Paradactylodon mustersi (Smith, 1940)

Class: Amphibia > Order: Caudata > Family: Hynobiidae > Subfamily: Hynobiinae > Genus: Paradactylodon > Species: Paradactylodon mustersi

Batrachuperus mustersi Smith, 1940, Ann. Mag. Nat. Hist., Ser. 11, 5: 382. Holotype: BMNH 1940.3.1.1, by original designation, now renumbered BMNH 1946.9.6.59 (originally 1940.3.11) according to Brame and Gorham, 1972, Checklist Living & Fossil Salamand. World (Unpubl. MS): 2, and museum records. Type locality: "mountain streams of the Paghman Range, above Paghman [= 17 mi. W Kabul], at between 9000 and 10,000 feet altitude", Afghanistan.

Paradactylodon mustersiZhang, Chen, Zhou, Liu, Wang, Papenfuss, Wake, and Qu, 2006, Proc. Natl. Acad. Sci. USA, 103: 7364; Zheng, Peng, Kuro-o, and Zeng, 2011, Mol. Biol. Evol., 28: 2521–2535. 

Afghanodon mustersiDubois and Raffaëlli, 2012, Alytes, 28: 77–161; Dubois, Ohler, and Pyron, 2021, Megataxa, 5: 407. 

English Names

Paghman Mountain Salamander (Frank and Ramus, 1995, Compl. Guide Scient. Common Names Amph. Rept. World: 28).

Afghanistan Mountain Salamander (Sparreboom, 2014, Salamanders Old World: 126).

Afghan Mountan Salamander (Raffaëlli, 2022, Salamanders & Newts of the World: 44). 


Hindu Kush mountain range with records from only a few localities from five central-eastern Afghan provinces (Kabul, Ghazni, Panjsheer, Parwan, and Wardak), 2750–3050 m elevation.

Geographic Occurrence

Natural Resident: Afghanistan

Endemic: Afghanistan


See Mertens, 1970, Aquar. Terrar. Z., 11: 346–348, Reilly, 1983, J. Herpetol., 17: 1–9, Böhme, 1982, Elaphe, 2: 33–36, Thorn and Raffaëlli, 2000, Salamand. Ancien Monde: 119–121, and Raffaëlli, 2007, Les Urodèles du Monde: 57–58, for accounts. See photograph, map, description of geographic range and habitat, and conservation status (as Batrachuperus mustersi) in Stuart, Hoffmann, Chanson, Cox, Berridge, Ramani, and Young, 2008, Threatened Amph. World: 548.See Zheng, Peng, Kuro-o, and Zeng, 2011, Mol. Biol. Evol., 28: 2521–2535, for demonstration that Iranodon and Afghanodon are sister species and placed in ParadactylodonRaffaëlli, 2013, Urodeles du Monde, 2nd ed.: 53–54, provided a brief account, photo, and range map. Sparreboom, 2014, Salamanders Old World: 126–128, reviewed the biology, characteristics, distribution, reproduction, and conservation of the species, as Paradactylodon mustersi. See localities and range map for Afghanistan by Wagner, Bauer, Leviton, Wilms, and Böhme, 2016, Proc. California Acad. Sci., Ser. 4, 63: 457–565. Ahmadzadeh, Shahrokhi, Saberi-Pirooz, Oladi, Taati, Poyarkov, and Rödder, 2020, Amphibia-Reptilia, 41: 519–534, reported on comparative morphology, molecular phylogeography, and biogeography. Böhme and Jablonski, 2022, Bonn Zool. Bull., 71: 1–7, provided a translation and discussion of Nawabi, 1965, Science, Kabul, 1965: 21–25 (in Farsi and not seen), on the life history and morphology. Ayobi, Masroor, Basit, and Jablonski, 2022, Herpetozoa, Wien, 35: 133–139, discussed the distribution and conservation status as well as providing a new record from Panjsheer Province, Afghanistan. Raffaëlli, 2022, Salamanders & Newts of the World: 44–45, provided a detailed account (as Afghanodon mustersi), covering systematics, life history, and distribution (including a polygon map). Vaissi, Heshmatzad, and Hernandez, 2023, Amphibia-Reptilia, 44: 415–429, discussed modeled niche and susceptibility to climate change.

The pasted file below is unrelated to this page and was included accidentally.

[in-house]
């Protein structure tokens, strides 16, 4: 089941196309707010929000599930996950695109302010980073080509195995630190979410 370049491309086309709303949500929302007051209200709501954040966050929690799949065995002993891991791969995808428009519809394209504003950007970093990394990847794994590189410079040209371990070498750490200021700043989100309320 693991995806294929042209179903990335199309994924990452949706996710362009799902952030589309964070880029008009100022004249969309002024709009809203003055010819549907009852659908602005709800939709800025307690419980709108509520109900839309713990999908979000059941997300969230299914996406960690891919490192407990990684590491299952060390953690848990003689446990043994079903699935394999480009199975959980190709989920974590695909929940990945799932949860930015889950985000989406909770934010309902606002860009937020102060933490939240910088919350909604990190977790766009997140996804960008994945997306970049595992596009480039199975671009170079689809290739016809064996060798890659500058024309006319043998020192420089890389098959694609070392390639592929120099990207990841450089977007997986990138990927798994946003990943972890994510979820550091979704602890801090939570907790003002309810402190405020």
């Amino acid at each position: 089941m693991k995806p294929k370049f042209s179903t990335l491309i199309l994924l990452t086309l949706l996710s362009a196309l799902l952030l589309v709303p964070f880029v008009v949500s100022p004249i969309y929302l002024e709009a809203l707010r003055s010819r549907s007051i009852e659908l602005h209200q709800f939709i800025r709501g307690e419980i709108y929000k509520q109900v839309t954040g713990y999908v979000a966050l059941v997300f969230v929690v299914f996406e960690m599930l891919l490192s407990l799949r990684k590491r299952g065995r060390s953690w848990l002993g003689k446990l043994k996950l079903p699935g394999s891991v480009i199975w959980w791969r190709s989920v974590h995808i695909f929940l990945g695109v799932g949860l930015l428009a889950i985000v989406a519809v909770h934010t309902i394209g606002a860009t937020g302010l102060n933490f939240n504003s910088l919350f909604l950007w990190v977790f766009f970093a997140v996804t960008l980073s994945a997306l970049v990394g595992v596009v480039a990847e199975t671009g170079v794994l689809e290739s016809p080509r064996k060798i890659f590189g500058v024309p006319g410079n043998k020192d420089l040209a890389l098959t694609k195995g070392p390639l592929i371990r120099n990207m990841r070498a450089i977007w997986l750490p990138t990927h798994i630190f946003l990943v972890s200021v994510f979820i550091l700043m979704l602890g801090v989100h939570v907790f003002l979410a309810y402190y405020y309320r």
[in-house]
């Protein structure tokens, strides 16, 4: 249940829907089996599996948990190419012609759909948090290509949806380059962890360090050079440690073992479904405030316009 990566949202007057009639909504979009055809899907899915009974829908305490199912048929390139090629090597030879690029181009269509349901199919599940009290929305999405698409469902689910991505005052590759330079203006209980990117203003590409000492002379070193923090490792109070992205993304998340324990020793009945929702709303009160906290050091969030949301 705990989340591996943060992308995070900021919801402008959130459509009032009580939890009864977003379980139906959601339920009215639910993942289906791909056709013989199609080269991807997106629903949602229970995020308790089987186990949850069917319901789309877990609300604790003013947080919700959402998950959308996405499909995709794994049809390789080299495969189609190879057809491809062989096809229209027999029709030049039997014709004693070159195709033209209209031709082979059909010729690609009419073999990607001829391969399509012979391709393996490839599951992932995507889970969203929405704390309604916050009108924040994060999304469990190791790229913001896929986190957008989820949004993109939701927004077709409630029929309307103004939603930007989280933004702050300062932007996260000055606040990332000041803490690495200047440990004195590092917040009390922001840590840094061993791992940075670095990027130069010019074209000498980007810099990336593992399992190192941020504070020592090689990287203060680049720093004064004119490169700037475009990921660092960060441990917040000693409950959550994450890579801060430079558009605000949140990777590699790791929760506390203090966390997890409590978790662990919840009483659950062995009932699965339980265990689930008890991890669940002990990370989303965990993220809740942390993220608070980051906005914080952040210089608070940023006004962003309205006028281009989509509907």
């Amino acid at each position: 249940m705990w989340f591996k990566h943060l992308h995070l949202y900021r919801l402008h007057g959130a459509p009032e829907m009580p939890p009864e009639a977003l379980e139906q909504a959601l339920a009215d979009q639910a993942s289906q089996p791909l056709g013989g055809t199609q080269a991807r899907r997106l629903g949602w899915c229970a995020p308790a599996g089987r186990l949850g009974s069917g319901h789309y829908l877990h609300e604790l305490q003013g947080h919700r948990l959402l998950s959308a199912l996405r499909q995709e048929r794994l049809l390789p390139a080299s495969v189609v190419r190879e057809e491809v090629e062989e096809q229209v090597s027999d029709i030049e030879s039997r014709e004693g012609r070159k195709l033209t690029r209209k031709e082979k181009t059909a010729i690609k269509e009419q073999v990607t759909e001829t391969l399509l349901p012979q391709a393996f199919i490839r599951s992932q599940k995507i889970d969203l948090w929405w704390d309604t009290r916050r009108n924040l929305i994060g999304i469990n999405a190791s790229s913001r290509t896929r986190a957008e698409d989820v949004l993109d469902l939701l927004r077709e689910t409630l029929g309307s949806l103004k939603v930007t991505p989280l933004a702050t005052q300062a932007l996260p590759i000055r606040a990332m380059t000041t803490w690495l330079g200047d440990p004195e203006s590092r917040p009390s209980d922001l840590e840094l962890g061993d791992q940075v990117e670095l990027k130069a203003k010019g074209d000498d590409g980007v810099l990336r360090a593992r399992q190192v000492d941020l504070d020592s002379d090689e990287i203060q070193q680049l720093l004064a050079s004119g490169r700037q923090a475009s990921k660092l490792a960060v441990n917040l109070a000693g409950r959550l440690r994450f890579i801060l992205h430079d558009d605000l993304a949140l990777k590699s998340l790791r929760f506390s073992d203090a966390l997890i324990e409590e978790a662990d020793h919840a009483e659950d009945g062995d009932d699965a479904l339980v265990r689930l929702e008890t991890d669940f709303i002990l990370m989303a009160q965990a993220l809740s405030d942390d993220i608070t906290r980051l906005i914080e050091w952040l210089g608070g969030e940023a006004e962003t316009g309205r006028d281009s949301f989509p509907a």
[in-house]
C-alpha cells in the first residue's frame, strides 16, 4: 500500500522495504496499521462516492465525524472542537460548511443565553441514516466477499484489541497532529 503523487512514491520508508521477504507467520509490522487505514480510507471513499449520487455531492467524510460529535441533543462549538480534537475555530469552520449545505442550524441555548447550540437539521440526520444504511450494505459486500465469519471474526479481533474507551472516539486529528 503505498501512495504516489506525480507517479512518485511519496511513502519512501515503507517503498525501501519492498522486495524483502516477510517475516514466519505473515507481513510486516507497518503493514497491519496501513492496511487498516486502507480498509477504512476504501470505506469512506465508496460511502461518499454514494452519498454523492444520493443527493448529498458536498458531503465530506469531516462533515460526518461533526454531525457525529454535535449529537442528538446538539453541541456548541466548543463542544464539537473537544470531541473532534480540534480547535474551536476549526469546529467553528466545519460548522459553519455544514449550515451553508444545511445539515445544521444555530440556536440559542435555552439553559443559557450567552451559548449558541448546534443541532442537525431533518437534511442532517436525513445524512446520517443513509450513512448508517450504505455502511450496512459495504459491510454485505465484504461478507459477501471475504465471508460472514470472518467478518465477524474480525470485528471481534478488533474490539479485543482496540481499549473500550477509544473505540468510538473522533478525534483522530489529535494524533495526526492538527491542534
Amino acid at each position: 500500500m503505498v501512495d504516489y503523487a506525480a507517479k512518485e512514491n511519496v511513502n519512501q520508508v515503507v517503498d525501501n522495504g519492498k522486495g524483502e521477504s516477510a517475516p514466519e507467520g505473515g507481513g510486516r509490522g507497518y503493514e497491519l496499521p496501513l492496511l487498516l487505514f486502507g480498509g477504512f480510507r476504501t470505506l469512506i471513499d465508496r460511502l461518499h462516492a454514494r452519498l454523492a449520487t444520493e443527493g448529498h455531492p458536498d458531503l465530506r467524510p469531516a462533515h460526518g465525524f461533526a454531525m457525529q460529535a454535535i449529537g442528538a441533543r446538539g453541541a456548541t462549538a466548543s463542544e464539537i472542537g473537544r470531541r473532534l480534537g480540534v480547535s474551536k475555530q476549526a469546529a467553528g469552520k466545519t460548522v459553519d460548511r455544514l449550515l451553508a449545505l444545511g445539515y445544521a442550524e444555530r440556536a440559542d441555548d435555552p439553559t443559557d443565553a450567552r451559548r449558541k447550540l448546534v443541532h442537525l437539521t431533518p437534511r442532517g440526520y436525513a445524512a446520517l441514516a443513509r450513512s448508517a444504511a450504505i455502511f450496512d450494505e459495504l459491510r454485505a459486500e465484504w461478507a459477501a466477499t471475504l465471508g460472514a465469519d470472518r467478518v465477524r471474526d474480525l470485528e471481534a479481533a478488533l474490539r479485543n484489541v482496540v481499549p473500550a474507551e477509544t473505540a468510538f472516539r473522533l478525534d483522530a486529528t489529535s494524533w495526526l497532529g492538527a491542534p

External links:

Please note: these links will take you to external websites not affiliated with the American Museum of Natural History. We are not responsible for their content.